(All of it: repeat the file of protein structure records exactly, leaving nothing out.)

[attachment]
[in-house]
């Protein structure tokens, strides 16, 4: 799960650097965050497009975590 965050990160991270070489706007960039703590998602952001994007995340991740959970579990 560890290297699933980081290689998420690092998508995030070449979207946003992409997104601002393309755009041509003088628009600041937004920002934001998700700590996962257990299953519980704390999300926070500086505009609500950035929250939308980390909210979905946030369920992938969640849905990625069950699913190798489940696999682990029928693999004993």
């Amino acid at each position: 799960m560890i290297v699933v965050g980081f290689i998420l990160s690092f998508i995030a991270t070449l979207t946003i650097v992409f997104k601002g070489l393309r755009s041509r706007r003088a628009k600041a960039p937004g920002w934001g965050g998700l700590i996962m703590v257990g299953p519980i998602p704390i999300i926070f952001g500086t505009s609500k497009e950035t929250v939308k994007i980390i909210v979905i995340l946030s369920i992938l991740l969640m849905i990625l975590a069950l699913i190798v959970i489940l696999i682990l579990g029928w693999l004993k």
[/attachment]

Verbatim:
[in-house]
């Protein structure tokens, strides 16, 4: 799960650097965050497009975590 965050990160991270070489706007960039703590998602952001994007995340991740959970579990 560890290297699933980081290689998420690092998508995030070449979207946003992409997104601002393309755009041509003088628009600041937004920002934001998700700590996962257990299953519980704390999300926070500086505009609500950035929250939308980390909210979905946030369920992938969640849905990625069950699913190798489940696999682990029928693999004993």
């Amino acid at each position: 799960m560890i290297v699933v965050g980081f290689i998420l990160s690092f998508i995030a991270t070449l979207t946003i650097v992409f997104k601002g070489l393309r755009s041509r706007r003088a628009k600041a960039p937004g920002w934001g965050g998700l700590i996962m703590v257990g299953p519980i998602p704390i999300i926070f952001g500086t505009s609500k497009e950035t929250v939308k994007i980390i909210v979905i995340l946030s369920i992938l991740l969640m849905i990625l975590a069950l699913i190798v959970i489940l696999i682990l579990g029928w693999l004993k």